FANDOM


For other uses, see Warrior woman.
File:Etty Britomart 1833.jpg

The portrayal of women warriors in literature and popular culture has been studied in literary, film, feminist and cultural studies. In fictional works, the character type often refers to a strong female personality, determined in pursuit of her goals and often eager to take on typical "man's work" like fighting wars or performing manual labour to accomplish those goals.

The woman warrior has become a stock character, and stands in contrast to the "damsel in distress" archetype.

Historical examples

Template:Women in warfare

File:Rosetti joan of arc.jpg

The daughter of a Duke, Princess Pingyang raised and commanded her own army in the revolt against the Sui Dynasty. Later, her father would become Emperor Gaozu. Artemisia I of Caria was a tyrant of Halicarnassus allied with Xerxes and commanded five ships of her own in the Battle of Salamis; though her actions in the battle are questioned by some historians, it is said that Xerxes commented after the battle, a Persian loss, that "my men have turned into women and my women into men" in compliment to Artemisia's performance.[1] The Spartan princess Arachidamia is said to have fought Pyrrhus (of the phrase "pyrrhic victory") with a group of Spartan females under her command, and killed several soldiers before perishing, though little else is known about her.[2] The Celtic Queen Boudicca with her two daughters "took no prisoners," as they decimated the capital of Roman Britain.[3]

Women leaders have not only played an important role in cultures where there is a direct analogy to the western concept of a "princess," but have also served their societies in indigenous tribal warfare and rebellion, as well. The Dahomey people, who live in western Africa also established an all female militia, who served as royal bodyguards to the king.[4] With regard to Native American history, the majority of Native American tribes possessed respected and well established women leaders of their "militia". These female leaders determined the fate of prisoners of war among other tribal decisions. However, the Europeans and early American men refused to deal with Native American women on such matters and so their significance was not understood or appreciated until relatively recently.[5]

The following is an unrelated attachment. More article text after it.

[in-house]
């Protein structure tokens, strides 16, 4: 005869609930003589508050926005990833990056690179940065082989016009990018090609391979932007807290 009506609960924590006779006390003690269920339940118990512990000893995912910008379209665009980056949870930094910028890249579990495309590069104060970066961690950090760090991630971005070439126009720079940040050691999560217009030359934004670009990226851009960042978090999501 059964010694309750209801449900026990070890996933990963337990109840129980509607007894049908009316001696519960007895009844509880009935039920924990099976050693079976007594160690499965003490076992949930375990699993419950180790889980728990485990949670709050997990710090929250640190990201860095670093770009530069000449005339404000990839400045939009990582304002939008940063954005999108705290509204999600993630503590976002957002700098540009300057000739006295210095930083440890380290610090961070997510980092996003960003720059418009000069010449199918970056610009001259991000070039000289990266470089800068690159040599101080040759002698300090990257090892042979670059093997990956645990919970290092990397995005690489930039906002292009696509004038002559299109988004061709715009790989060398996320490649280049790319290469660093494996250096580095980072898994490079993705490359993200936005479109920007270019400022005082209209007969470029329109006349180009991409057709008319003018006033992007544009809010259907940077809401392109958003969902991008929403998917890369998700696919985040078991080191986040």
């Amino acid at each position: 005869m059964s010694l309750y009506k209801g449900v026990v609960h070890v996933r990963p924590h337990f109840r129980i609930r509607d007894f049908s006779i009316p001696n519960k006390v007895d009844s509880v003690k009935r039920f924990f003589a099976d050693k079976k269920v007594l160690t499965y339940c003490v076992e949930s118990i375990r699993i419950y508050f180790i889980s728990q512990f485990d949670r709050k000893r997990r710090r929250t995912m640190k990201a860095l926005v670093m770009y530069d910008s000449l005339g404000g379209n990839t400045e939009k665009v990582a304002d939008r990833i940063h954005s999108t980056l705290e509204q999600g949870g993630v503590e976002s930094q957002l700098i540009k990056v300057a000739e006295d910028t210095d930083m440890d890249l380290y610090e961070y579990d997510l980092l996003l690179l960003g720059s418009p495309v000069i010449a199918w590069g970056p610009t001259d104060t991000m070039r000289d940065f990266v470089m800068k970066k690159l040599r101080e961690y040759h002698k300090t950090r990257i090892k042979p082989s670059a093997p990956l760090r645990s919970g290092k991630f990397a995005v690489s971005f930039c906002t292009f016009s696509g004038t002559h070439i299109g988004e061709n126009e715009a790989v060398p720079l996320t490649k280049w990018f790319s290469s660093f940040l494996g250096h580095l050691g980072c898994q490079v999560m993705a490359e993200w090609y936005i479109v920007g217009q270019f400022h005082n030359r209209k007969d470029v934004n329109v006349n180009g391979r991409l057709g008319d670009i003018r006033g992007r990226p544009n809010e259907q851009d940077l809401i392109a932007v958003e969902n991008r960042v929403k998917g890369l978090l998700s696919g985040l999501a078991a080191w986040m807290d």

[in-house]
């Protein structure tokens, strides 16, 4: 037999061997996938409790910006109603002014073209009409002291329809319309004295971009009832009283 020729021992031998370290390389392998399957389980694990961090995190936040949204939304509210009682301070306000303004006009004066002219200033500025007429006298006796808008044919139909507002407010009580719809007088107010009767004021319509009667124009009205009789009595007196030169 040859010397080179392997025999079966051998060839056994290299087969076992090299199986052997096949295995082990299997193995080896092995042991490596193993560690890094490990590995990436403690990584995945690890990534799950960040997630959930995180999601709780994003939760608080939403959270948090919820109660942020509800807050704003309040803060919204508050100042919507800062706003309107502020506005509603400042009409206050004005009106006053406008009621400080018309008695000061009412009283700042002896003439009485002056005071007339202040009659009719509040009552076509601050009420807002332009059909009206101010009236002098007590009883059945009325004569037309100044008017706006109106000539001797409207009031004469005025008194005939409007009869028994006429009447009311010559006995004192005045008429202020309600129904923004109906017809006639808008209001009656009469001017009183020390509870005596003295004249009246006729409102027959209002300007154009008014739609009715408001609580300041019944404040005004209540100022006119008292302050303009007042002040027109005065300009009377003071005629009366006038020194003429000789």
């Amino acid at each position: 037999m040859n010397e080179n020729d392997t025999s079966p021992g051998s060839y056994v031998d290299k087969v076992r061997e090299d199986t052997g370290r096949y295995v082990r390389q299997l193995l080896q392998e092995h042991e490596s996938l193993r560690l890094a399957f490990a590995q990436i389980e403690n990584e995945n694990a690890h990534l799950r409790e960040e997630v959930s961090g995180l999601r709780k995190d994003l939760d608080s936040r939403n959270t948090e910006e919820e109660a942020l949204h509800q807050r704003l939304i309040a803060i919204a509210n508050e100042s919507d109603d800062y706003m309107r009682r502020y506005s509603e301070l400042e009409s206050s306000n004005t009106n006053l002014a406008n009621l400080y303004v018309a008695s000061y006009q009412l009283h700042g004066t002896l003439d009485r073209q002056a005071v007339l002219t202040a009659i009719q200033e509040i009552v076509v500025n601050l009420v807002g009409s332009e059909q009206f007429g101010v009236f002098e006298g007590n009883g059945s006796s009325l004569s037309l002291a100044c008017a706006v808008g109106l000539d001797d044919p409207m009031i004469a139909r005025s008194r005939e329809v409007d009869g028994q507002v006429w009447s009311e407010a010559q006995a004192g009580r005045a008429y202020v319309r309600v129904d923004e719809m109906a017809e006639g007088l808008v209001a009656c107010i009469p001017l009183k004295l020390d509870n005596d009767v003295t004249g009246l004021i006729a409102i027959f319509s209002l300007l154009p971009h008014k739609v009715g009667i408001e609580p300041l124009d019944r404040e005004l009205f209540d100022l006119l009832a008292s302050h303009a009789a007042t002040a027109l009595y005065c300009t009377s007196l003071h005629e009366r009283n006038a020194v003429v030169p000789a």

Deborah was a prophetess and judge in the Old Testament book of Judges.

Mythology

The Amazons were an entire tribe of woman warriors in Greek legend, and their princesses and queens feature in many stories about them. In Hindu mythology, Chitrāngadā, wife of Arjuna was the commander of her father's armies. In British mythology, Queen Cordelia fought off several contenders for her throne by personally leading the army in its battles.

Archeology

In terms of the archeological record, in 1997 the earliest known women warrior burial mounds were excavated in southern Russia. They were buried with their swords, daggers, arrowheads and saddles.[6] David Anthony states, "About 20% of Scythian-Sarmatian "warrior graves" on the lower Don and lower Volga contained females dressed for battle as if they were men, a phenomenon that probably inspired the Greek tales about the Amazons."[7]

In 2004, the 2,000 year old remains of an Iranian female warrior were found in the northwestern Iranian city of Tabriz. [8]

Literature

Women warriors have a long history in fiction, where they often have greater roles than their historical inspirations, such as "Gordafarie" (Persian: گردآفريد) in the ancient Persian epic poem The Shāhnāmeh.

Various other woman warriors have appeared in classic literature: Belphoebe and Britomart in Edmund Spenser's The Faerie Queene, Bradamante and Marfisa in Orlando Furioso, and Camilla in the Aeneid.

Modern media

Professor Sherrie Inness in Tough Girls: Women Warriors and Wonder Women in Popular Culture and Frances Early and Kathleen Kennedy in Athena’s Daughters: Television’s New Women Warriors, for example, focus on figures such as Xena, from the television series Xena: Warrior Princess, or Buffy Summers from Buffy the Vampire Slayer (who inspired the academic field, Buffy Studies), or the Charmed Ones (Prudence, Piper, and Phoebe Halliwell, and Paige Matthews) from Charmed. Zoe Washburne of Joss Whedon's Firefly is referred to by her husband as a 'warrior woman' and is often in the thick of action with her captain Malcolm Reynolds. In the introduction to their text, Early and Kennedy discuss what they describe as a link between the image of women warriors and girl power.[9]

See also

Template:Wikt

Military

Notes

  1. Herodotus' Histories, [1]
  2. Salmonson, Jessica Amanda (1991). The Encyclopedia of Amazons. Paragon House. p. 17. ISBN 1-55778-420-5. 
  3. [2], Dig Uncovers Boudidicca's brutal streak.
  4. [3], The Amazons.
  5. Social Text Collective (Auth.); McClintock A, Mufti A, & Shohat E (Eds.) (1997). Dangerous liaisons: Gender, nation, and postcolonial perspectives. Minneapolis: University of Minnesota Press. ISBN 9780816626496
  6. Davis-Kimball J (1997). Warrior women of Eurasia. Archaeology v50 #1 (abstract)
  7. Anthony, David W. (2007). The Horse, the Wheel, and Language: How Bronze-Age Riders from the Eurasian Steppes Shaped the Modern World. Princeton University Press. ISBN 0691058873. 
  8. Woman warrior found in Iranian tomb ([4])
  9. Book review

Further reading

Ad blocker interference detected!


Wikia is a free-to-use site that makes money from advertising. We have a modified experience for viewers using ad blockers

Wikia is not accessible if you’ve made further modifications. Remove the custom ad blocker rule(s) and the page will load as expected.